A group of researchers from the University of Turku in Finland discovered a new characteristic of the natural mineral Hakmanite, which turns out not only to change colour due to ultraviolet and X-ray radiation; the structure of the material in nuclear radiation changes and the level of exposure can be restored in the laboratory; this non-toxic material is suitable for the production of radiation detectors.
In their work, scientists investigated the effects of alpha, beta, and gamma radiation on hacmanite, for which material plates were placed at different distances and for different periods of time from the source of radiation, resulting in different doses of radiation.
The samples were then photographed and scientists examined their reflection spectra in order to obtain information about the depth of their colour and whether the colour was similar to those exposed, for example, to ultraviolet light and X-rays.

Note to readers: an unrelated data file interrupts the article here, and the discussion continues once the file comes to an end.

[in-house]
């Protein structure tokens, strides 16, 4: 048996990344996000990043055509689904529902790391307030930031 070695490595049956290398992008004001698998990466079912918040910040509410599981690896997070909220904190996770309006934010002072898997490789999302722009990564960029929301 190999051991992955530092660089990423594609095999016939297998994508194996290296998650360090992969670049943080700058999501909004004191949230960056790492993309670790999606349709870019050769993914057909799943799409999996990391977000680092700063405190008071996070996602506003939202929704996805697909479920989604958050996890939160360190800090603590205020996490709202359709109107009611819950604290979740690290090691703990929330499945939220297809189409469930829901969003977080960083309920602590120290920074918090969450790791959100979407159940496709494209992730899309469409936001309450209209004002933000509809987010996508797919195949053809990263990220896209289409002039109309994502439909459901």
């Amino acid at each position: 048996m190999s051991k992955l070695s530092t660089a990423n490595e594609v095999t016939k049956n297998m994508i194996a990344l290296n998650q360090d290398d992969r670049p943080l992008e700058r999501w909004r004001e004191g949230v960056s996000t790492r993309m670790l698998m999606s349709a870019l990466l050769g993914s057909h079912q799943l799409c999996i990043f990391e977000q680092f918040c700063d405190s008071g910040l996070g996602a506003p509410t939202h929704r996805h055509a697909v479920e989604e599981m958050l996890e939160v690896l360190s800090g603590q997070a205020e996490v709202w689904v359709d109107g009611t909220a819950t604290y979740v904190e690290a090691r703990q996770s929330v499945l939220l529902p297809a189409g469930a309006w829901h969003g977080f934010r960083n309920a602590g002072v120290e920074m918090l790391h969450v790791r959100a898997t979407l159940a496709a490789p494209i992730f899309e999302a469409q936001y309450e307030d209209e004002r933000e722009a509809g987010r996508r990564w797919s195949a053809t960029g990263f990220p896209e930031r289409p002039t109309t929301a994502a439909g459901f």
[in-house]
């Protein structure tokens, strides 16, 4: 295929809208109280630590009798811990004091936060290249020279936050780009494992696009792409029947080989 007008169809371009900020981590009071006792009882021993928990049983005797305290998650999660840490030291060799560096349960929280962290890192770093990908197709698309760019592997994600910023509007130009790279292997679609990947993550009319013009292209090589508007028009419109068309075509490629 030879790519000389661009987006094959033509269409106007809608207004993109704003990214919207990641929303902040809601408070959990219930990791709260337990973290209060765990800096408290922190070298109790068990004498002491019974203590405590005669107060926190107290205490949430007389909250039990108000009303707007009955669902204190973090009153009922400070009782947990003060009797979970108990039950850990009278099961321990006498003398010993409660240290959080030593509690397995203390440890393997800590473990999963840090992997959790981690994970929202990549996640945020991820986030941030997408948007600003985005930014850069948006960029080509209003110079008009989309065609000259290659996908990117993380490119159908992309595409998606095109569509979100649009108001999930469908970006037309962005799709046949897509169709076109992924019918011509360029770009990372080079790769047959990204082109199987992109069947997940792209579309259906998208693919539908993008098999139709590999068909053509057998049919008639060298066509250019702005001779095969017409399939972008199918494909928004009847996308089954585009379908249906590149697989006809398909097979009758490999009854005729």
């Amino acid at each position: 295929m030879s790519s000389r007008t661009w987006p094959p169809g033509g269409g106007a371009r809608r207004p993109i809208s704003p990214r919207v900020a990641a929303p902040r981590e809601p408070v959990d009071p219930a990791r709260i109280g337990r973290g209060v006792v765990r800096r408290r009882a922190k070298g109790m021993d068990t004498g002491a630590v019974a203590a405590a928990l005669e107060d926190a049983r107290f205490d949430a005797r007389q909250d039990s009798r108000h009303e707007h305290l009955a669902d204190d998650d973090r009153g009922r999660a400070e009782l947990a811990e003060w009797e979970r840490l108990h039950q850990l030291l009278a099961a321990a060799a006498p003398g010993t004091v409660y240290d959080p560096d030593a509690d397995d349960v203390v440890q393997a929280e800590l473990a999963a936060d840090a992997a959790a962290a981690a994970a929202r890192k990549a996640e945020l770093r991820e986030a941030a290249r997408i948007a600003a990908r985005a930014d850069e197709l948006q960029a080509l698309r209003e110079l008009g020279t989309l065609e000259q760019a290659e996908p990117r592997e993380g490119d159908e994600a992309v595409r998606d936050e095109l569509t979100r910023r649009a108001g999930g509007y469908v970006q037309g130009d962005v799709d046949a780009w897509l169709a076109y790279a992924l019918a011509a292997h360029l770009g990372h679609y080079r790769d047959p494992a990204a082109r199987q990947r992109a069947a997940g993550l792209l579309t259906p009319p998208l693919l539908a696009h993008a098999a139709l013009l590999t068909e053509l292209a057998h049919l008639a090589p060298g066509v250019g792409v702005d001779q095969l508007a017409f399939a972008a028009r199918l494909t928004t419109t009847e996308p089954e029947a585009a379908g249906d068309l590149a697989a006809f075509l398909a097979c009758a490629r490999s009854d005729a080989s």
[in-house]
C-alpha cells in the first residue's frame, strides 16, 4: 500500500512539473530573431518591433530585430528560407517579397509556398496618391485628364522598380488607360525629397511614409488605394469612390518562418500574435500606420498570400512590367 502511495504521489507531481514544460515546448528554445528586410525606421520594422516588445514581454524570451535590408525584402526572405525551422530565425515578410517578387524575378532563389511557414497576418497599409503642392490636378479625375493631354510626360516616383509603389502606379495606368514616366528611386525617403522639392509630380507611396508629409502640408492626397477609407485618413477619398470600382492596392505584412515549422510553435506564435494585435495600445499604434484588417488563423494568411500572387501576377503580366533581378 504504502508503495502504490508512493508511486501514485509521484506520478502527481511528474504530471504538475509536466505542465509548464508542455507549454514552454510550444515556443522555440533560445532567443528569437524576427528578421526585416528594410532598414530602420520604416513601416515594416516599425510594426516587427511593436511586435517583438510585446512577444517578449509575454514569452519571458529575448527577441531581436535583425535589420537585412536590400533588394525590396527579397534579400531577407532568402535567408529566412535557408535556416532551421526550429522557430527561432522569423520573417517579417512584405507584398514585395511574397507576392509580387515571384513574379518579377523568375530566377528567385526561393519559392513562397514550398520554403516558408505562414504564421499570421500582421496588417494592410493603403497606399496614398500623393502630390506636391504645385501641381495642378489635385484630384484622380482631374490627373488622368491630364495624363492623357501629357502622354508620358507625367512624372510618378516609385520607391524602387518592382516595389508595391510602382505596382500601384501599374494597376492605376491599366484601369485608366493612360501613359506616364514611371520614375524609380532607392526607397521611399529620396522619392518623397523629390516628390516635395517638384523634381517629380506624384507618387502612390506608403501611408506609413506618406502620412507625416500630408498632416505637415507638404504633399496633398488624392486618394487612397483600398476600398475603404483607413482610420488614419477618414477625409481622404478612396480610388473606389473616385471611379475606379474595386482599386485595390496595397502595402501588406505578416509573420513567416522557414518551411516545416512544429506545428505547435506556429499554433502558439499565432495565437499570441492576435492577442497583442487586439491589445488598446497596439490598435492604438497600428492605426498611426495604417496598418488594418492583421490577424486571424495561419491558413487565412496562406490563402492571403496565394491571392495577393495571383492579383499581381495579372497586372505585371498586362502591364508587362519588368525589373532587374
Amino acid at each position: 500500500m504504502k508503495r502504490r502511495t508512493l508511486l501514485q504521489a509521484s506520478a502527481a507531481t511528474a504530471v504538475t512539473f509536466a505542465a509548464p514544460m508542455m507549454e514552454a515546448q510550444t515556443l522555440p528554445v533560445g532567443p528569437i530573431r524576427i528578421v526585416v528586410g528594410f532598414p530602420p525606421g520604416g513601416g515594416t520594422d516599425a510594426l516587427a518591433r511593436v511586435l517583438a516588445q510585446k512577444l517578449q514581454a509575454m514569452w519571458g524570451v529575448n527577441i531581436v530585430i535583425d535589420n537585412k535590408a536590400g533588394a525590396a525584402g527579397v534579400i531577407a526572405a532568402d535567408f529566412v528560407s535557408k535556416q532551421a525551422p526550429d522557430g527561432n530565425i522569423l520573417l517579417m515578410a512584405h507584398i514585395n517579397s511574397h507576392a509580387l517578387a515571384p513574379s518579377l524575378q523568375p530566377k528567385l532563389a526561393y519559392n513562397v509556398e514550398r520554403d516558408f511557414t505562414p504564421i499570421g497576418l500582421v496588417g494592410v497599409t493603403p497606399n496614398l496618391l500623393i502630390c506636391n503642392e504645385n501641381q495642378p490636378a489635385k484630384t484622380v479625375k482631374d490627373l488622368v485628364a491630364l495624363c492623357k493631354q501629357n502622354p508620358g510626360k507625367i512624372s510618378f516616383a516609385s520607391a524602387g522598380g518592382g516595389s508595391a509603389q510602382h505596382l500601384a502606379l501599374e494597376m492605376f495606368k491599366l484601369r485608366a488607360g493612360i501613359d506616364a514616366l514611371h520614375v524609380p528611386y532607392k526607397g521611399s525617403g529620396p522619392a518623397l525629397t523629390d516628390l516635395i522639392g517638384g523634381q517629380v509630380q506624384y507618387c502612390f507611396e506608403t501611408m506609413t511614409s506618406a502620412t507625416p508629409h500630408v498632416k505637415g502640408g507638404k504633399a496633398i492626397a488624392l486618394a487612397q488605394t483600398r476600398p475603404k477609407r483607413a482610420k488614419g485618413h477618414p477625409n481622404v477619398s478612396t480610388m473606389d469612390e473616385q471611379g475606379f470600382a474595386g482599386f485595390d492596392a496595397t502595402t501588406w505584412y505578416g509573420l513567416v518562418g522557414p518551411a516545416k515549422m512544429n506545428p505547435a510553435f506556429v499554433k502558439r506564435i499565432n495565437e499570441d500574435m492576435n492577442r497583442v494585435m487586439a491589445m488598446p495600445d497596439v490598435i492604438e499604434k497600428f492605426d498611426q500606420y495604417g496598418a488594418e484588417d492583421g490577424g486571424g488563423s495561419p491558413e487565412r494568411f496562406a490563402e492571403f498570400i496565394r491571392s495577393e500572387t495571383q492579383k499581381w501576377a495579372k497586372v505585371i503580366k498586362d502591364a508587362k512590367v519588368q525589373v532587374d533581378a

At the same time, researchers have noticed that hacmanite, painted with nuclear radiation, can return to its original color when white light is heated or affected, but the structure of the material retains a "memorial" of high-energy alpha- or gamma-radiation.
Defects left in the material become visible when the sample is repainted using UV-lamps and are explained by scientists. When observed by an unarmed eye, this is not visible, but spectrometry detects a small but distinct change in the shape of the signal.
Radioactive radiation surrounds us everywhere, notes scientists, for example, it can be encountered in many medical applications, nuclear, space and military industries, and the disruption of such devices can lead to dangerous consequences, and the use of non-toxic material as a detector will help prevent them.